This department will attempt
to provide solutions to problems readers may have getting into and using
digital cameras, scanning, and using digital photographic images with
a computer and different kinds of software. All questions sent to me
will be answered with the most appropriate information I can access
and provide. However, not all questions and answers will appear in this
department. Readers can send questions to me addressed to Shutterbug
magazine, through the Shutterbug website, directly via e-mail to: email@example.com
or by US Mail to: PO Box 2830, Lompoc, CA 93438.
In the May 2004 issue of Shutterbug, reader John Patterson asked a question
about glossy ink jet paper and pigment ink printers. As part of my answer,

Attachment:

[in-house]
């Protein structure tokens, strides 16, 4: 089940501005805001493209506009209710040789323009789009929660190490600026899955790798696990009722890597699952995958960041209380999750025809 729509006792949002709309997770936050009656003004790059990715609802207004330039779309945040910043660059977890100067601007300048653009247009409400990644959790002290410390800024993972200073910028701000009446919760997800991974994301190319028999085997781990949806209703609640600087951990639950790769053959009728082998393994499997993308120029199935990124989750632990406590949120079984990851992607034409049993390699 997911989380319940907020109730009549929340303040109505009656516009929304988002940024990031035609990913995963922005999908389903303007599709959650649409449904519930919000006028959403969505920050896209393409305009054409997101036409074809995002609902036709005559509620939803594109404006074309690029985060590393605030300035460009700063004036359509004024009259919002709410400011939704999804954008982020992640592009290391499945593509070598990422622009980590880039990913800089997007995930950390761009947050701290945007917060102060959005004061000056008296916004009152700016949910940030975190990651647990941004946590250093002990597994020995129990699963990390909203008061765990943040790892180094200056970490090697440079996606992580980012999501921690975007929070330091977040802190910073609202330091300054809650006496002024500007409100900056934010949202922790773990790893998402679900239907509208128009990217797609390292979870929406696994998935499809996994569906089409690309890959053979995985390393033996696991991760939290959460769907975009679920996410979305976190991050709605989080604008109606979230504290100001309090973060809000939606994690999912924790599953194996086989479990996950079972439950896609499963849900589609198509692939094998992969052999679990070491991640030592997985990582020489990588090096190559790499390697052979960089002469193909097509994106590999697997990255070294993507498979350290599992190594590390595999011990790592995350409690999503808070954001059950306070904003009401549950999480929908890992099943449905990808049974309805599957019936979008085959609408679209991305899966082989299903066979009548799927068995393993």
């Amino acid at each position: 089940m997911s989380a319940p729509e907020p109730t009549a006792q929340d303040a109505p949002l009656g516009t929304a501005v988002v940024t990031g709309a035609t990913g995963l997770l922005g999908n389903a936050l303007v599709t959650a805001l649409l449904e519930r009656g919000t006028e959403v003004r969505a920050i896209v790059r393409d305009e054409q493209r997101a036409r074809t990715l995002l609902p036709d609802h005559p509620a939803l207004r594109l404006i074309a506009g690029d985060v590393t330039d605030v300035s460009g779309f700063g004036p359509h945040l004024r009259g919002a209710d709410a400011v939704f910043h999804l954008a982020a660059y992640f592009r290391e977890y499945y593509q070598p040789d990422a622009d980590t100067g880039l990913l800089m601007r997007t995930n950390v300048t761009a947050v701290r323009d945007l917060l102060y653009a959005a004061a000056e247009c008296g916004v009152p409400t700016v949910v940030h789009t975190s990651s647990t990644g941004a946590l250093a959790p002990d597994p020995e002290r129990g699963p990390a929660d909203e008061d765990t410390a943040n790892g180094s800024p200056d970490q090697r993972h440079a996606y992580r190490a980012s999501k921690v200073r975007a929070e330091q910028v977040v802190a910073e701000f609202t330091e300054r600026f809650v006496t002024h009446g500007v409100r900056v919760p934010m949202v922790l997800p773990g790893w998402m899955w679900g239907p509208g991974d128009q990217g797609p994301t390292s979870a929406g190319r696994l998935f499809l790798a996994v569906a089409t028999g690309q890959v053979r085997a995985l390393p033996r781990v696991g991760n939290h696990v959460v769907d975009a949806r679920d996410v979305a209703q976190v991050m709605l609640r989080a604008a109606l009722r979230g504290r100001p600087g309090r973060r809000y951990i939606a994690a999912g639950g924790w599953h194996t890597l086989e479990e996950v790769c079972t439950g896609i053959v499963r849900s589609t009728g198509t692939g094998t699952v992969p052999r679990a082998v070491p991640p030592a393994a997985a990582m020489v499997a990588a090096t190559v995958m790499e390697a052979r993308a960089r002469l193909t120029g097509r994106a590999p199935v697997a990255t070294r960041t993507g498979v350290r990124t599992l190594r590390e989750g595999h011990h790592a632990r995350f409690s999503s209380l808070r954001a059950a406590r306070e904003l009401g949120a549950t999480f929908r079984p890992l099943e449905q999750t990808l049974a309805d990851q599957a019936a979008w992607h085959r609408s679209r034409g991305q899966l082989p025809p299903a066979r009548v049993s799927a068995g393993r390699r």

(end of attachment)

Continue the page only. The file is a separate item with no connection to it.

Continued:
I advised John that "Epson's new R800 printer uses the same
inks as the (Epson) 2200, and its introduction is accompanied by a new
glossy paper for the printer and Epson Ultrachrome pigment inks."
However, I was mistaken as I misread the information provided by Epson
on the new R800 printer. The glossy print capability is not in the paper
but in the printer in the form of a "gloss optimizer" coating
over the ink applied by this new printer. Sorry for leading everyone
astray. At any rate, I now have an R800, and the "gloss optimizer"
does produce a very effective premium glossy print, something not achieved
nearly as effectively by the previous Ultrachrome ink printers.
Scanner Choice From
Yet Another Angle
Q. Thanks for your reply regarding the Nikon 8000 scanner. I originally
had the Imacon, but returned it because of the lack of dust removal
software and of course, the cost. I did, however, love the way the film
was held through the light path. I have not been impressed with the